My opinion of Zen is it seems a tradition that depends heavily on qualified teachers. I think the bulk of the questionable behavior we see comes from students speaking about things they are not yet qualified to speak about. I think this is not the fault of the religion itself but rather due to the wide availablity of books websites.
Conversely, Theravada seems to rely more directly on scripture which I think makes it easier for everyone to get on the same page (no pun intended) and making Theravada an easier fit with our information rich society.
I think the reality of our situation presently is that Zen in the West has relied on translated texts
(of teachings from Patriarchs and great masters) in much the same way as Western Theravada has relied on translations of sutras. Traditionally, qualified teachers were central in Zen Buddhism, definitely, and we do have many excellent teachers. But interest in Zen has expanded at a rate that teachers alone cannot provide for, imo. Perhaps this is one reason many of us are drawn to the Theravada tradition, as an exemplary group of modern Buddhist practitioners, to learn from?
If Zen Buddhism is to move forward without becoming a sloppy mess we need most probably thousands of qualified teachers and/or a better sense of what constitutes helpful texts/scripture, as well as key practices.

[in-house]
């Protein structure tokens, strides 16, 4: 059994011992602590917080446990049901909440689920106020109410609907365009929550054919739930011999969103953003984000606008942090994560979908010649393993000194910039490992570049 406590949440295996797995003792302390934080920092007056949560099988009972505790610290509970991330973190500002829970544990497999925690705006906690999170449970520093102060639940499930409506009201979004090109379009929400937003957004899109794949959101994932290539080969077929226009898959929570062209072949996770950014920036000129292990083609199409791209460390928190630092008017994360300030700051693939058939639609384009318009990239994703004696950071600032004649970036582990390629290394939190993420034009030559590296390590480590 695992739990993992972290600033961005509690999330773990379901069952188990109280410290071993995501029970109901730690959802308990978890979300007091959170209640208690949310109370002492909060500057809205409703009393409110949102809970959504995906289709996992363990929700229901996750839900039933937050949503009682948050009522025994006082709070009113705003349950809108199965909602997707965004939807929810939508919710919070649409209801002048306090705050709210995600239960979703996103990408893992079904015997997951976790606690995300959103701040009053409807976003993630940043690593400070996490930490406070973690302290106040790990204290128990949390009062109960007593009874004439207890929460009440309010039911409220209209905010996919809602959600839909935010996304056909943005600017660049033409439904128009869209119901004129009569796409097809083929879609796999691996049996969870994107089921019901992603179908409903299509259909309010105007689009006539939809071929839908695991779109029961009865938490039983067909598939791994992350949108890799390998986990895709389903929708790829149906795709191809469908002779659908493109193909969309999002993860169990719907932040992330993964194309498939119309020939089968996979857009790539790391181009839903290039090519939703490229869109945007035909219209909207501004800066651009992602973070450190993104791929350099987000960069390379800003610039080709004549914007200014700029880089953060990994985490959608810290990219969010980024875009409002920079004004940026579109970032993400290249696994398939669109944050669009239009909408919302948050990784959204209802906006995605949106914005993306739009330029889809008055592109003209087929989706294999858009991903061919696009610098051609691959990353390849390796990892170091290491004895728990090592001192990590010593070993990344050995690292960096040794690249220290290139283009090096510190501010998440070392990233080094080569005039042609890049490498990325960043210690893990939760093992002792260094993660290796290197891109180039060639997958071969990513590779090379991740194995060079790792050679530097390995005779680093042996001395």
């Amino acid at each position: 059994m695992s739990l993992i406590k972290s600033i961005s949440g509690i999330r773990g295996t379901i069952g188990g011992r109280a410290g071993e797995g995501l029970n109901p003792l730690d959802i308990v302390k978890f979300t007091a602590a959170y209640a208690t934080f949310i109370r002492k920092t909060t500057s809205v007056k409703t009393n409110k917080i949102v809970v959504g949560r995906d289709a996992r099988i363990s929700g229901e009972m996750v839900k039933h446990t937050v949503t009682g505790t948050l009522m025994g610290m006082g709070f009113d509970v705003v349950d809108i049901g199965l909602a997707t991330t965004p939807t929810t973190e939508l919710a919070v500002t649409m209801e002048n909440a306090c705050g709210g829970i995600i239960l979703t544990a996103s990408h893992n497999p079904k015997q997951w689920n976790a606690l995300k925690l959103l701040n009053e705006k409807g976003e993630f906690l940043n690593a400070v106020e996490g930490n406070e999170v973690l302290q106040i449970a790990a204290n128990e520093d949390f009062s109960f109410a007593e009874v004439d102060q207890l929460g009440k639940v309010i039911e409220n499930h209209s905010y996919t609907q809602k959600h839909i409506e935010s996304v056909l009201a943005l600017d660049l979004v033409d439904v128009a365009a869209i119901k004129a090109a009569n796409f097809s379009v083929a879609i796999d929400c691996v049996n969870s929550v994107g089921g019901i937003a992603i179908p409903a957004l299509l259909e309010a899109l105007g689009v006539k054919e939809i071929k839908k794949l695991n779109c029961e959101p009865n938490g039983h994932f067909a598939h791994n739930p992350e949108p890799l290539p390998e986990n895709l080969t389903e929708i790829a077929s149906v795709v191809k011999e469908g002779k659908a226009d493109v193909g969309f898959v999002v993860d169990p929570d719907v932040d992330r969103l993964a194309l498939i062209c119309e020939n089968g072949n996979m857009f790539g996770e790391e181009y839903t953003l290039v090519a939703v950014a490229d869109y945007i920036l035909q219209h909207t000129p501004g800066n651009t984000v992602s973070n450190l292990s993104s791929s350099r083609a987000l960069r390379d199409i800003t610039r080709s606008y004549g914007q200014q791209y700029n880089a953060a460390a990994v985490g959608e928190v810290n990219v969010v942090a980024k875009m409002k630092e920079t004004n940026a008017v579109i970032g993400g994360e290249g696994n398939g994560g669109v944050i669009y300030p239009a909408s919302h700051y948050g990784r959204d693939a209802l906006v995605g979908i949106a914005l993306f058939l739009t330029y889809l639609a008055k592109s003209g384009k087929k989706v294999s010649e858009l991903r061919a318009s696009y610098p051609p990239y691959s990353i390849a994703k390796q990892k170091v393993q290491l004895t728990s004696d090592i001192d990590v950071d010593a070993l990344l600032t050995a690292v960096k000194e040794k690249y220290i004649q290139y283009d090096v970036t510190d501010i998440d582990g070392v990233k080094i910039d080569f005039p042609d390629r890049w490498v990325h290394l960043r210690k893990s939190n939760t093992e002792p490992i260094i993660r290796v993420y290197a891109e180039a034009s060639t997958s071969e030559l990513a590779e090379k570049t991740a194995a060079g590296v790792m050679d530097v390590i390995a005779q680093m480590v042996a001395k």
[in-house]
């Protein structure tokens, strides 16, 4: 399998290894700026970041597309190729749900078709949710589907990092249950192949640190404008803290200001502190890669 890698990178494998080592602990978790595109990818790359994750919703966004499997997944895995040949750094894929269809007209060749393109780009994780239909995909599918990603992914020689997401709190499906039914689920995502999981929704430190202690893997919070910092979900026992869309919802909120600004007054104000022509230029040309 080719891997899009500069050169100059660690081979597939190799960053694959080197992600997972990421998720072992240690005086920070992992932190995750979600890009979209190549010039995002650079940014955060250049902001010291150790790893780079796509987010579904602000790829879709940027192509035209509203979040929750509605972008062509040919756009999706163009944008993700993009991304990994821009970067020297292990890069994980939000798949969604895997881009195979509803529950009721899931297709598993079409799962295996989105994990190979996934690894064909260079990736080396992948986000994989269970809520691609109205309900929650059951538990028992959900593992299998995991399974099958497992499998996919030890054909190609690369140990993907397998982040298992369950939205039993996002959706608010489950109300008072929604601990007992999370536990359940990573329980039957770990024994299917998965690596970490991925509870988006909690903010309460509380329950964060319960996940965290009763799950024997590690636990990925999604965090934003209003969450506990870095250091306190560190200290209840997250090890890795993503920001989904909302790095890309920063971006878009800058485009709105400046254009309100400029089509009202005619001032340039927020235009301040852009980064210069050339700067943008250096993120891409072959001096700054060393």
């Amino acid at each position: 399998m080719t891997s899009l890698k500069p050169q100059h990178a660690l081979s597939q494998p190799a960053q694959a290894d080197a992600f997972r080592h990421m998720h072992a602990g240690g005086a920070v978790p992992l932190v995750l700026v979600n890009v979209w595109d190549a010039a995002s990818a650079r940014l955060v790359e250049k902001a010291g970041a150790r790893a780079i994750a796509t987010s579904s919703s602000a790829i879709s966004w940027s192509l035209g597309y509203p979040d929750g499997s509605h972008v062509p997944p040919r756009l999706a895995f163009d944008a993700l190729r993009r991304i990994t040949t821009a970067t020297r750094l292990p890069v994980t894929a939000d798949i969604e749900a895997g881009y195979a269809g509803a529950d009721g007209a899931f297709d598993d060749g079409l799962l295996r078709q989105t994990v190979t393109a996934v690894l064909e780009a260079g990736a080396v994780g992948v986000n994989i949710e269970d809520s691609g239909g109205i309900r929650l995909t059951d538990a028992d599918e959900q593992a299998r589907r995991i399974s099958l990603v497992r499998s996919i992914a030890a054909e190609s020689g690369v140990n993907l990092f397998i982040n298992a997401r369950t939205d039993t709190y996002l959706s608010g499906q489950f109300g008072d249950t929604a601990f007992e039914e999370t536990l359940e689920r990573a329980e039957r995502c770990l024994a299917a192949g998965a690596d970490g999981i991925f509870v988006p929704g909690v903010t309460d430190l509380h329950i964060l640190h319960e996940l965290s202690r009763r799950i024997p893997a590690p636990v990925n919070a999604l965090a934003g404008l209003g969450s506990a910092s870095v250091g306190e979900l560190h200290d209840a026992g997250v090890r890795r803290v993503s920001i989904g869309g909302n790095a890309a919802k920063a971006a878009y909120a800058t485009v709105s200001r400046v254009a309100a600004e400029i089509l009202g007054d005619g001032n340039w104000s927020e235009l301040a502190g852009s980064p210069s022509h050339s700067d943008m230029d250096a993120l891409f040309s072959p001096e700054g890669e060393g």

Speaking only for myself, while I have had contact with qualified teachers (in recent years) I've had to make my way on my own pretty much, since the early 1980s. Most helpful over that time (imo) has been to read texts from highly realized masters, both within Zen Buddhism and from other traditions.
For the last 5 years I've found that sincere practitioners
have been very very helpful, in guiding my practice, and study. This points to a third potential method for strengthening our traditions, with the existence of online sangha communities like E-sangha, Dhamma Wheel and ZFI. This is still an experiment, of course, but initial results with this ongoing experiment look encouraging, imo.